The show dates from just a few months before Morgan would start a half-hour comedy-variety series on ABC.  (You can hear several episodes from the run at archive.org and I posted an AFRS version of one episode a few months ago in the blog.)

In the show, Morgan pokes fun at Walter Winchell, takes us inside the mind of a landlord, referencing wartime rationing and shortages, and comments on the recent film "Cluny Brown" and Orson Welles's doomed Broadway musical version of "Around the World in 80 Days".  The commercials include Gallo Wine, Esquire boot polish and Topps chewing gum.

This episode of "Here's Morgan" appears to have survived because it was transcribed - the disc is part of a recent purchase I made of odd test discs and "throwaways" from various stations from a private collection.  So, it can pay off to carefully go through stacks of odd discs like this from local stations.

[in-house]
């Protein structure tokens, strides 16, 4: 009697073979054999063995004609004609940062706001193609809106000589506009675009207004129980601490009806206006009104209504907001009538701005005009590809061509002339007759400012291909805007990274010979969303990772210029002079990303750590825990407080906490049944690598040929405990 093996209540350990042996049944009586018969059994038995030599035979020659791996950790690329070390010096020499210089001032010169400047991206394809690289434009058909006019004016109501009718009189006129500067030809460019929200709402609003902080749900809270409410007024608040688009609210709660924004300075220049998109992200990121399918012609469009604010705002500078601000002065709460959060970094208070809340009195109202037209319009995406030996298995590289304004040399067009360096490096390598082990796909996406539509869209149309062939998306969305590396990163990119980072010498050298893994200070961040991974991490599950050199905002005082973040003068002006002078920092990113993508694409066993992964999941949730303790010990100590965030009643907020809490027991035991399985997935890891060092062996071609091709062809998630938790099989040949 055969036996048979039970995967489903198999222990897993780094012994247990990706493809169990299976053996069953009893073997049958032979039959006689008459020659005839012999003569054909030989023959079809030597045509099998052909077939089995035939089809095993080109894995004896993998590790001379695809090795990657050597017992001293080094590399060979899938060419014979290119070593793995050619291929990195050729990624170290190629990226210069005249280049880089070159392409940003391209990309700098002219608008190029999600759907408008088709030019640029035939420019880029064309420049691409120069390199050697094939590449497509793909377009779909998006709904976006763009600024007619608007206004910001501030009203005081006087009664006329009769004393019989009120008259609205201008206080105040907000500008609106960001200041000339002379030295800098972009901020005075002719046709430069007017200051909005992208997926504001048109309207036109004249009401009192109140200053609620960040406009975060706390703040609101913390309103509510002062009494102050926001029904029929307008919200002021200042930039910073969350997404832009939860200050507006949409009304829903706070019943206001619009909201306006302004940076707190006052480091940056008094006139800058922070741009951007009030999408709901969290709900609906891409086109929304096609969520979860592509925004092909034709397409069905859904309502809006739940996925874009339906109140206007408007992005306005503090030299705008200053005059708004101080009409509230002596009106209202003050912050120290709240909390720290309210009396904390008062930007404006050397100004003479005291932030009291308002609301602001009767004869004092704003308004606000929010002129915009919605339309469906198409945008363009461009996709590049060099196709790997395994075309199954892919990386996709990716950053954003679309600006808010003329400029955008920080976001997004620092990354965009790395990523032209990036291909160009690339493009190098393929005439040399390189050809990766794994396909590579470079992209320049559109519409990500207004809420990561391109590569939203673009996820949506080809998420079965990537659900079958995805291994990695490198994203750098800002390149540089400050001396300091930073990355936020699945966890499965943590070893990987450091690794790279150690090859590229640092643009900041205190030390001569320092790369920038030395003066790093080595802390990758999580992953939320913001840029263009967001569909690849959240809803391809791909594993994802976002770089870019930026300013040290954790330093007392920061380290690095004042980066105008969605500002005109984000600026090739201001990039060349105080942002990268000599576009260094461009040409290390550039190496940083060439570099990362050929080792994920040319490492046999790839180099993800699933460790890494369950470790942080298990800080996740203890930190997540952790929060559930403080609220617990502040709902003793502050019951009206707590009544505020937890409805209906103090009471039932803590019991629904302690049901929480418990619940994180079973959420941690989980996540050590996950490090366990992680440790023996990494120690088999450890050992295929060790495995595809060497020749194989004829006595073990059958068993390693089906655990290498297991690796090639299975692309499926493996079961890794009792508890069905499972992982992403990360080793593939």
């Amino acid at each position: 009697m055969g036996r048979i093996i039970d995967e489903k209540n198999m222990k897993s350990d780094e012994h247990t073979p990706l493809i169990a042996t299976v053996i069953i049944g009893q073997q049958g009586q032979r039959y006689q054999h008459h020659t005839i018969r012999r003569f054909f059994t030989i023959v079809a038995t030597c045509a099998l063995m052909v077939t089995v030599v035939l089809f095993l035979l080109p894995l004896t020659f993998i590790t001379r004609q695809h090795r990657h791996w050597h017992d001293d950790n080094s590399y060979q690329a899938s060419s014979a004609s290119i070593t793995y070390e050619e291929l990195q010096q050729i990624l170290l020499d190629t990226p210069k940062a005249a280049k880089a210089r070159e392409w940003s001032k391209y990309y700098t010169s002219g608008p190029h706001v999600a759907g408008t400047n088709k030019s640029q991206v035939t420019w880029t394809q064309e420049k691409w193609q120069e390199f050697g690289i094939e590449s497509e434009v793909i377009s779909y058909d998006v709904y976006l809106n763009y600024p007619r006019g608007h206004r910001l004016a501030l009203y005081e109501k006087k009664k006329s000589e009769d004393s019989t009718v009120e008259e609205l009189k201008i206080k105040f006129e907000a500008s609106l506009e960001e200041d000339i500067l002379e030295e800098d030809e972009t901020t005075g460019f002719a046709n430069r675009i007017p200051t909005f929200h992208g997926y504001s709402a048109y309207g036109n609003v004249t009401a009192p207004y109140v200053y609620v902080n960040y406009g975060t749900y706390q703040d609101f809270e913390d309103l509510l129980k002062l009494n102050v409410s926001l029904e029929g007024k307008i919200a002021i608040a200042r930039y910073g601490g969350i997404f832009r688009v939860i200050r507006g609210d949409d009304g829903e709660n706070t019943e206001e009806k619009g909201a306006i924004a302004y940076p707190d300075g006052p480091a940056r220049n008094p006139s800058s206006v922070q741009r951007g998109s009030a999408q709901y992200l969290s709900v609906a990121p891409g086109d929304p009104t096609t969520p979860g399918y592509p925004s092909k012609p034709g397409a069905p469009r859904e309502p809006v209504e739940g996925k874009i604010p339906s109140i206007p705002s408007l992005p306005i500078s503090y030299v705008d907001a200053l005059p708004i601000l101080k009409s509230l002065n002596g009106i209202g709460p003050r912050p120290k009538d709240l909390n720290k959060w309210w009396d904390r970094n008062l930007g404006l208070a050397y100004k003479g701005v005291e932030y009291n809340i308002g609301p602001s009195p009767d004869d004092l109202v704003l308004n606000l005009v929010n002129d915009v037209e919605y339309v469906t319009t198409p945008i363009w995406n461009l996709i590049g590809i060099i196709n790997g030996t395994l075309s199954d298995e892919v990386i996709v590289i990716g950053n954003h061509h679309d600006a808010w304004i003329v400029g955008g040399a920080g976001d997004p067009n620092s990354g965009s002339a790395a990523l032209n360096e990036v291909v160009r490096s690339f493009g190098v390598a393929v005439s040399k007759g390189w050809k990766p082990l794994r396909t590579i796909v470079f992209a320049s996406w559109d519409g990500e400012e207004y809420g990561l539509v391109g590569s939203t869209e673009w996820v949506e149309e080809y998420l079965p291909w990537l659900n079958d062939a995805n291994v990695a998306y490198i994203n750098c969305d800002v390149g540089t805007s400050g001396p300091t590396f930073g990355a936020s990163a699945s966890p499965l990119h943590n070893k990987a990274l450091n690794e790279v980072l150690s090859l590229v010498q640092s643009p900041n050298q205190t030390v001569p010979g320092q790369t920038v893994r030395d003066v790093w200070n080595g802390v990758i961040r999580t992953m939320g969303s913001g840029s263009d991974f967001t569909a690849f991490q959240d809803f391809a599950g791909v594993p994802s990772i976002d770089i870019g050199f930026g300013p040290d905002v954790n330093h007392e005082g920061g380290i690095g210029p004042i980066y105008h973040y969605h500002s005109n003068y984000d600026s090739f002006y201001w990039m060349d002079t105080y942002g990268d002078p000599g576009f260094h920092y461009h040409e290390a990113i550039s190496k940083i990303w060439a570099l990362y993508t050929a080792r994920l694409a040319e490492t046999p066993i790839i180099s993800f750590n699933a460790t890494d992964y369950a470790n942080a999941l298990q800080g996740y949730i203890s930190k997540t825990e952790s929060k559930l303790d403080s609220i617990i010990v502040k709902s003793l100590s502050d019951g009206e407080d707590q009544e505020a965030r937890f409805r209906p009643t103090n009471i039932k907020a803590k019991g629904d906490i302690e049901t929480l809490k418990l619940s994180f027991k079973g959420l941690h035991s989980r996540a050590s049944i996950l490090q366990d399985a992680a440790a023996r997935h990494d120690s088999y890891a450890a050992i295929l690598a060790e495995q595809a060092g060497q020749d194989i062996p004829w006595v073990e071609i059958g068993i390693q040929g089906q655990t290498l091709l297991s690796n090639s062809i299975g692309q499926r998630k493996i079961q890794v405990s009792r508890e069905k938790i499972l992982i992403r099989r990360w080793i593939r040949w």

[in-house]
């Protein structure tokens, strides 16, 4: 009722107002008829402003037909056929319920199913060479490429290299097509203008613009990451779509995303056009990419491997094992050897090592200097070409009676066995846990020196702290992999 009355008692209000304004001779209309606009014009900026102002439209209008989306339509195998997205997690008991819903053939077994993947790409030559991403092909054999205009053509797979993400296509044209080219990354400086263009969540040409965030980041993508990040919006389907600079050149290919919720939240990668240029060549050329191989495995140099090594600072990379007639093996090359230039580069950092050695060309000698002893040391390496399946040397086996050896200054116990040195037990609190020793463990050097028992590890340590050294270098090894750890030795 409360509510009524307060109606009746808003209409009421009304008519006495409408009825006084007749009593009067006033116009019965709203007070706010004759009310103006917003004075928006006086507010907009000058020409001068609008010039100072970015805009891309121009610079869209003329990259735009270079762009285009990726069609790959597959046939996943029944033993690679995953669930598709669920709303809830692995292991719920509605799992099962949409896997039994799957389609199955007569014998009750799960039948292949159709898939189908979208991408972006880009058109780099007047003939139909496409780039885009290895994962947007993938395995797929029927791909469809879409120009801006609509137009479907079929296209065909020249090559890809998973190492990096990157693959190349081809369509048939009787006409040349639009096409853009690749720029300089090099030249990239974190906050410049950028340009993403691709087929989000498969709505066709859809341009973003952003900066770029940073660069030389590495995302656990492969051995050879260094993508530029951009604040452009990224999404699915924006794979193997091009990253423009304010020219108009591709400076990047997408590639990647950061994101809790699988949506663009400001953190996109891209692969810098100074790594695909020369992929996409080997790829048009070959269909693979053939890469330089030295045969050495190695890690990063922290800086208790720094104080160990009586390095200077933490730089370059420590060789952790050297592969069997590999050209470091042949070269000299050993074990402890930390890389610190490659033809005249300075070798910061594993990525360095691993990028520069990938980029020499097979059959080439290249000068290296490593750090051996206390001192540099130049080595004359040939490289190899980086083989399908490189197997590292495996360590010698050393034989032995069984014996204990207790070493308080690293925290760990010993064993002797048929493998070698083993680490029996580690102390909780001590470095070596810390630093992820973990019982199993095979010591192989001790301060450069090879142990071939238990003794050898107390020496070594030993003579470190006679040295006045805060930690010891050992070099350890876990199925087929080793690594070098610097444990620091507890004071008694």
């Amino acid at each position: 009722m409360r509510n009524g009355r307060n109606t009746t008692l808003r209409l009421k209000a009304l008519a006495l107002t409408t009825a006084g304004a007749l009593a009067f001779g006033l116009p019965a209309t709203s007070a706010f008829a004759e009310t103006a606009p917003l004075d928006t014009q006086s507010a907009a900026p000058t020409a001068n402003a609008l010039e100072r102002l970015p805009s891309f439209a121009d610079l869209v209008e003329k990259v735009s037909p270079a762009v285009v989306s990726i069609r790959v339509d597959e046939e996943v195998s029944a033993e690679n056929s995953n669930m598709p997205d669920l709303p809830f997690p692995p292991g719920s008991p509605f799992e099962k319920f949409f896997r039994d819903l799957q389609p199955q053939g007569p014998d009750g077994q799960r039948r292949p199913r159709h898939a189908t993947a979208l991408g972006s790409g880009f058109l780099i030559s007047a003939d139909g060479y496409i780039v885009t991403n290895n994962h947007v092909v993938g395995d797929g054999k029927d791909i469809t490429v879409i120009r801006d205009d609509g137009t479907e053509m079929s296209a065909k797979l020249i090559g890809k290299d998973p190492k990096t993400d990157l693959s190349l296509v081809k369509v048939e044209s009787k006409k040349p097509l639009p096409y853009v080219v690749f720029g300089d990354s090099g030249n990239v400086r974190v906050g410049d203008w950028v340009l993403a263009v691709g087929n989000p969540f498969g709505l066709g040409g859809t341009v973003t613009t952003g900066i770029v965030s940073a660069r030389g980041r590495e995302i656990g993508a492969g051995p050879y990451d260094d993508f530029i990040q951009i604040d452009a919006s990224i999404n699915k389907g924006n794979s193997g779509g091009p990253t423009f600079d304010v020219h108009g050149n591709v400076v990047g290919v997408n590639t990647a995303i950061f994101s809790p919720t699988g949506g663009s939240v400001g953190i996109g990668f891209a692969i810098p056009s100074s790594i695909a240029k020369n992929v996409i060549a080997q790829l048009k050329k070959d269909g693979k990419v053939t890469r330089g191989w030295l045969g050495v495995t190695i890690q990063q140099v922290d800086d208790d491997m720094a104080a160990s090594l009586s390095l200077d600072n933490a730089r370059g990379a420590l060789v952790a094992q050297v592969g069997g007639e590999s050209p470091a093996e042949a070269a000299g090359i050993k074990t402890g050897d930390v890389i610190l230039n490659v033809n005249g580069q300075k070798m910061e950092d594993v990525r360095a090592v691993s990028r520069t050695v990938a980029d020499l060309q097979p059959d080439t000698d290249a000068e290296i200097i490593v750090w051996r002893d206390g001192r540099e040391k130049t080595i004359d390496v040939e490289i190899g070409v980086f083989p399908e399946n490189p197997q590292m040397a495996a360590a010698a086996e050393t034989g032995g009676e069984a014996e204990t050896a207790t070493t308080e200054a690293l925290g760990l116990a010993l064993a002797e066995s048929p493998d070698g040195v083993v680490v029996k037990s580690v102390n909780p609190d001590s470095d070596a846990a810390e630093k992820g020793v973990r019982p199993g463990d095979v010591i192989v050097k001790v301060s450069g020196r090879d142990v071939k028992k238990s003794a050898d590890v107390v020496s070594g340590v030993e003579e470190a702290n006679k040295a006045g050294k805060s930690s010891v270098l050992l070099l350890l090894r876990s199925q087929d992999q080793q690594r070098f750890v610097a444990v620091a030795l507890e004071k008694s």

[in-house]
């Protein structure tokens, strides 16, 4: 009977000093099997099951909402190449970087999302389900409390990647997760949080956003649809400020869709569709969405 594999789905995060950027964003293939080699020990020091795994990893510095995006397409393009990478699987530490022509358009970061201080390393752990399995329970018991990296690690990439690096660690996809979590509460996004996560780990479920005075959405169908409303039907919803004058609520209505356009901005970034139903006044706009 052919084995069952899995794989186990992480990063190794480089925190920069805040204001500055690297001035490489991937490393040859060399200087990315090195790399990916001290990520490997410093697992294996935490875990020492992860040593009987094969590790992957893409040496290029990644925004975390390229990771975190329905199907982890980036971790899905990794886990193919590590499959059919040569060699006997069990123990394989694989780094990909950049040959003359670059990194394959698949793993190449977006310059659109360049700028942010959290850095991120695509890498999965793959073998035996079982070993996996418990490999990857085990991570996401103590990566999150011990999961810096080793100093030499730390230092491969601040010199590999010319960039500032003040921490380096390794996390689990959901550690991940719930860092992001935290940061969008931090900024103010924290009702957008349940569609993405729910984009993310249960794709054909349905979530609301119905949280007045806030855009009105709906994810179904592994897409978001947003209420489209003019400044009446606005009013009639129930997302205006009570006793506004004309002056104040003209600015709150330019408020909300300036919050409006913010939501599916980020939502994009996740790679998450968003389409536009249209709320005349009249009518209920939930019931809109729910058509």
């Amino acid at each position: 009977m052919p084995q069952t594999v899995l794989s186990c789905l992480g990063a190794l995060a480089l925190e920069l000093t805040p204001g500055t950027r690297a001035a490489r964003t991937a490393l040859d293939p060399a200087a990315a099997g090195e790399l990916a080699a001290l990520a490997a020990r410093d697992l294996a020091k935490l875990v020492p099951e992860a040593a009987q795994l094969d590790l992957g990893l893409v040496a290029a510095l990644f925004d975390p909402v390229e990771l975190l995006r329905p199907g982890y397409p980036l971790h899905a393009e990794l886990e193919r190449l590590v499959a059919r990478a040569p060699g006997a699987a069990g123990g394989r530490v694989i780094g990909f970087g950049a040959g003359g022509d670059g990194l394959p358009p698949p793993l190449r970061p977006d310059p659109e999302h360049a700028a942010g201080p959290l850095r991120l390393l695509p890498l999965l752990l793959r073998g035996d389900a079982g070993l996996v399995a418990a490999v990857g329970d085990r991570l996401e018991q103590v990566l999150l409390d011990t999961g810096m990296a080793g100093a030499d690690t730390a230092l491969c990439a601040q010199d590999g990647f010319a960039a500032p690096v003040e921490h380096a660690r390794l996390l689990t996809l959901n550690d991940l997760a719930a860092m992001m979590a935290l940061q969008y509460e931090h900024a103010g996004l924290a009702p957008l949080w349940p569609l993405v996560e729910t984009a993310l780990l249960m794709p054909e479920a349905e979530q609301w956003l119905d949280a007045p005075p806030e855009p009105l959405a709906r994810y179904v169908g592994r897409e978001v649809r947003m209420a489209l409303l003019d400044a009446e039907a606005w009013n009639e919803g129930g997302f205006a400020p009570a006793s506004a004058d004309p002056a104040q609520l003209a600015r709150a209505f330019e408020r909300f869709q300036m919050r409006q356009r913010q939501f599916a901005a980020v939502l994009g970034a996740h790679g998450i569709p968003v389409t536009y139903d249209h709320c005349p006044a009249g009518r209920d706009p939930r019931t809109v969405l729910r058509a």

If you would like to know a bit more about Henry Morgan, WFMU has an extensive blog entry appreciation of Morgan's work.  And here's a profile of Morgan from the April 14, 1947 edition of Life magazine that includes some great photos, including the famous "praying to the razor" shot that got him in trouble with his sponsor, Eversharp.  (The ads interspersed with the article, by the way, are just a wonderfully funny as Morgan's parodies and include one featuring Senator Claghorn from the "Fred Allen Show".)

There's no scan on this transcription since there's no label - just a very light grease pencil notation on the label reading "Morgan" and "6-10-46" on the signle sided lacquer.

Tags: comedy · WW II related · rand's favorites